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Written by
on 22 May 2017


Is it ok for Construction workers to Horse around?

Recently a viral video has been circulating, showing a gang of builders running their own version of the Grand National steeplechase around an unspecified construction site. Each of the runners is “mounted” on a broomstick, jumping over piles of rubble, drainage pipes and other debris as the cameraman provides a running commentary.

The race comes to its conclusion when one runner, Jonesy, misses the water jump and lands in a three-foot deep puddle. Everyone dissolves into fits of laughter rolling around on the ground while Jonesy wanders off upset in the direction of home.

Hilarious – and worrying

Not unlike last year’s safety hat challenge, this latest video is quite amusing on first viewing – until you consider the health and safety implications.

Running over uneven ground and brick piles is dangerous at the best of times – but when chasing others in a pack, the odds of falling are greatly increased. More worrying is the fact that the crew have built “jumps” – deliberate trip hazards that have the potential to cause serious injury.

Finally, the “puddle” into which Jonesy falls is clearly much too deep – it’s more like a deep hole that has been filled with water. Is this hole usually cordoned off, or have the gang moved safety barriers to create their water jump? It that is the case, these men have deliberately created dangerous on-site conditions just for fun.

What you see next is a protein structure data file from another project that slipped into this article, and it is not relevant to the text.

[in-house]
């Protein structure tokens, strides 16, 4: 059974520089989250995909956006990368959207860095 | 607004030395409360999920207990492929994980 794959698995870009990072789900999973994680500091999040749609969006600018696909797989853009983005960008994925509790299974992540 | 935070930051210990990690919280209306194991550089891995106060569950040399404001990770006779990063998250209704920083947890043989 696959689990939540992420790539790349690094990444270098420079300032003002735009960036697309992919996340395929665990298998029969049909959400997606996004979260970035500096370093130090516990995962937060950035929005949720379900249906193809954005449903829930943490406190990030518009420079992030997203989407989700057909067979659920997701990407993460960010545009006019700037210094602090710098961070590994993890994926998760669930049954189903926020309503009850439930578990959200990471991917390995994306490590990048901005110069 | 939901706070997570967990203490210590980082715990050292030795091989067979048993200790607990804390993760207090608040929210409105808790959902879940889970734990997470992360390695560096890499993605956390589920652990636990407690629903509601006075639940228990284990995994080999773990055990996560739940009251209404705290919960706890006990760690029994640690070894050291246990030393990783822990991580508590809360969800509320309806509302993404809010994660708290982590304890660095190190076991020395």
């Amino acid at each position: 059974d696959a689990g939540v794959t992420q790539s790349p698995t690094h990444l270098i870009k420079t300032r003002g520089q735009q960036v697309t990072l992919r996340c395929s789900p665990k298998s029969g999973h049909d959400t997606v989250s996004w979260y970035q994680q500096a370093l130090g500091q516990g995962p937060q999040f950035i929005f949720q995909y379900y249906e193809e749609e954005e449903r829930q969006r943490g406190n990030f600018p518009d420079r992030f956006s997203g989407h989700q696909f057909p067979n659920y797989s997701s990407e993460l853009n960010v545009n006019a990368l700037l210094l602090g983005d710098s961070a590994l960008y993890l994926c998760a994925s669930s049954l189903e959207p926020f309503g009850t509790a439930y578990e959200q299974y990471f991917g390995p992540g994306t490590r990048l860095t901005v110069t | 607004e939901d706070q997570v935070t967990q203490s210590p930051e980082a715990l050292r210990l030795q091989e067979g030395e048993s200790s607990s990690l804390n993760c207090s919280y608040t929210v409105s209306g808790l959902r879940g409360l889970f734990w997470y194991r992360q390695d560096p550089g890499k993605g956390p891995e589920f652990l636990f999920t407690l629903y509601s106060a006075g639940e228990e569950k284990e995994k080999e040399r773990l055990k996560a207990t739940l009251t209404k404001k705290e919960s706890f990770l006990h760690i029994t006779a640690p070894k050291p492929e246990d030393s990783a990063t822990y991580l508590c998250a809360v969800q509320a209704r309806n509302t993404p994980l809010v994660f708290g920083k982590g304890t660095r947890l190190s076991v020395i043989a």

At least all of the riders appear to be wearing their hard hats and suitable work boots.

Is there something more sinister going on?

Give the video a second look however, and all is not as it appears. Jonesy gets a very easy lead on the other runners who do not appear to be making any serious effort to catch up.

By the time Jonesy reaches the water jump, the other three contestants are well behind. And when Jonesy does leap into the puddle, the reaction of the others suggests that they are aware how deep the water is. Jonesy on the other hand clearly does not.

What started as a spot of Friday afternoon workplace banter takes on a darker tone. As Jonesy leaves the site, he may (quite rightly) be feeling quite victimised.

Workplace bullying – a threat to health and safety

Most workplace health and safety initiatives are intended to reduce risks posed by physical dangers – like water-filled trenches. But mental health is also an important consideration, particularly as suicide rates are unusually high in this industry.

Workplace bullying is known to have a direct effect on mental health – so employers need to come down hard on incidents that go beyond general banter. They also need to operate an “open door” policy that encourages employees to report incidents of bullying.


Being able to have a laugh and a joke with colleagues is vital to building the team spirit that boosts productivity and makes the work day more bearable. But occasionally these stunts go too far, placing the health and wellbeing of the gang in danger.

For Jonesy and the other “stars” of this video, there was never any intention of seriously injuring anyone – but their behaviour certainly could have caused serious harm.

About the author

David Cant is a Director at Veritas Consulting. The SME’s favourite go-to consultant for health and safety know-how. Bucket loads of experience. Fluent in practical advice. Solutionist with a brain you can pick. You can find him across social media on Twitter, Facebook and Linkedin.